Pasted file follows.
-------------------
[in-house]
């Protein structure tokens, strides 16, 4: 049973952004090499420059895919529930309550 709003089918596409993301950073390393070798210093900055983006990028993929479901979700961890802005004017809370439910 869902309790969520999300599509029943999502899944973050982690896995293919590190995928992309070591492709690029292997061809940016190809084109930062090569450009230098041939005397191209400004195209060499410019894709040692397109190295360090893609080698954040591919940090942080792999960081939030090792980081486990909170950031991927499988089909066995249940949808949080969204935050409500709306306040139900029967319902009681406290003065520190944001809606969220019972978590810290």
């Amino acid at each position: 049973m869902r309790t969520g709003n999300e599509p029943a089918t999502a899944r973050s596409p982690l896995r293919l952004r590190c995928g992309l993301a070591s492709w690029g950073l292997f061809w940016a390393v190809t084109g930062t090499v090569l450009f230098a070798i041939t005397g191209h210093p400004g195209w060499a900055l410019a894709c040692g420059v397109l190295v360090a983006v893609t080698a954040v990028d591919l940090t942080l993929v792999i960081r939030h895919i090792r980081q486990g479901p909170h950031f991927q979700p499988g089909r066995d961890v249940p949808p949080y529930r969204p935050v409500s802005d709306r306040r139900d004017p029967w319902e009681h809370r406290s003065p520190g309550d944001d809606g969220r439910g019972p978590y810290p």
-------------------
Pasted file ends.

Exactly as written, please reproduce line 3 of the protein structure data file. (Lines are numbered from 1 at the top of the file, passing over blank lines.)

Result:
């Amino acid at each position: 049973m869902r309790t969520g709003n999300e599509p029943a089918t999502a899944r973050s596409p982690l896995r293919l952004r590190c995928g992309l993301a070591s492709w690029g950073l292997f061809w940016a390393v190809t084109g930062t090499v090569l450009f230098a070798i041939t005397g191209h210093p400004g195209w060499a900055l410019a894709c040692g420059v397109l190295v360090a983006v893609t080698a954040v990028d591919l940090t942080l993929v792999i960081r939030h895919i090792r980081q486990g479901p909170h950031f991927q979700p499988g089909r066995d961890v249940p949808p949080y529930r969204p935050v409500s802005d709306r306040r139900d004017p029967w319902e009681h809370r406290s003065p520190g309550d944001d809606g969220r439910g019972p978590y810290p």